No, Warren does not speak for me. Not even remotely.

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Comment by Talibangelist on January 23, 2009 at 8:11am
Fuck yeah! Sorry to muck up that wonderfully sculpted piece with the dirty old eff word but I can't help it. Great rant, maybe the best I've read on here too. Very "Atlas Shrugged" undertone as well. Loved it!
Comment by Chiropteran on January 22, 2009 at 10:49pm
Great read, thanks. The belief in this imaginary god has thwarted discoveries in the sciences more than any other handicap in human intelligence. And as your piece points out, it's not because of a god that we've progressed but rather, in spite of a god.
Comment by Scott on January 22, 2009 at 10:19pm
Profound and beautifully written. Makes me wish Sagan were alive but then there you are. Please write a book! I'm sure you'll change many lives just as Sagan changed mine.
Comment by Goz on January 22, 2009 at 7:59pm
I wonder the same thing...If you think this god is so powerful,why even take your loved one to the hospital?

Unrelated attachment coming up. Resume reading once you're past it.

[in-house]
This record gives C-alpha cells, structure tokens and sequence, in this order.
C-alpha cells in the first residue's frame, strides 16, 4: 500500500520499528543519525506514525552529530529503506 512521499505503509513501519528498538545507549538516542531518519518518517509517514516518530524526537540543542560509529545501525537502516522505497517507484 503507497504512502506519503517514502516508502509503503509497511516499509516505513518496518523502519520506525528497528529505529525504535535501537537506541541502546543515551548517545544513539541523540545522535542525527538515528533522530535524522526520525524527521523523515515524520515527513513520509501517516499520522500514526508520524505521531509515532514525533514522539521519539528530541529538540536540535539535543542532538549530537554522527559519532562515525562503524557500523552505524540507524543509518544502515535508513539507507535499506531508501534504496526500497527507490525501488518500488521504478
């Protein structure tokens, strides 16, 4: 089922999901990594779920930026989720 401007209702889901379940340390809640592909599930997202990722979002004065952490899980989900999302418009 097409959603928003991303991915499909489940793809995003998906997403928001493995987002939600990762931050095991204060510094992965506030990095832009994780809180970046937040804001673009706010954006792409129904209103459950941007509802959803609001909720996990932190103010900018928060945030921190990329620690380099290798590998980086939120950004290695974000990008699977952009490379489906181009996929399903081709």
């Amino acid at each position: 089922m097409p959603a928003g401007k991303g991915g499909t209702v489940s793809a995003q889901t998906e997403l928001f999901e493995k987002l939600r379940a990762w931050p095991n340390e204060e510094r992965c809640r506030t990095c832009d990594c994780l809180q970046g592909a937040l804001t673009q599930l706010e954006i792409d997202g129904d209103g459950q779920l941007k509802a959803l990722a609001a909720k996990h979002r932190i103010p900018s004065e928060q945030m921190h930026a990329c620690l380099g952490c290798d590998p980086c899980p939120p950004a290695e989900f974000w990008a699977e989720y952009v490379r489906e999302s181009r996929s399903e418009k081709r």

Michael, that was an impressive piece of writing and i agree with you 100%.
I wish that all these religious loonies would wake up and smell the coffee,I really do.
Comment by Jay Gilb on January 22, 2009 at 3:39pm
Excellent post.

I often wonder what a surgeon must feel after a 12 hour operation using the most modern tools and methods, only to hear the family exclaim that "God listened to our prayers and saved them"
Comment by Planetologist on January 22, 2009 at 2:55pm
Thank you very much. Michael: Yes, I agree, and I strongly support Obama for that and many other reasons. I wish he'd picked a different public figure for the inaugural invocation, though I can appreciate the gesture of reaching across the aisle. It would have been much more palatable if Warren had given a less bombastic, more formally ecumenical presentation... at least to me.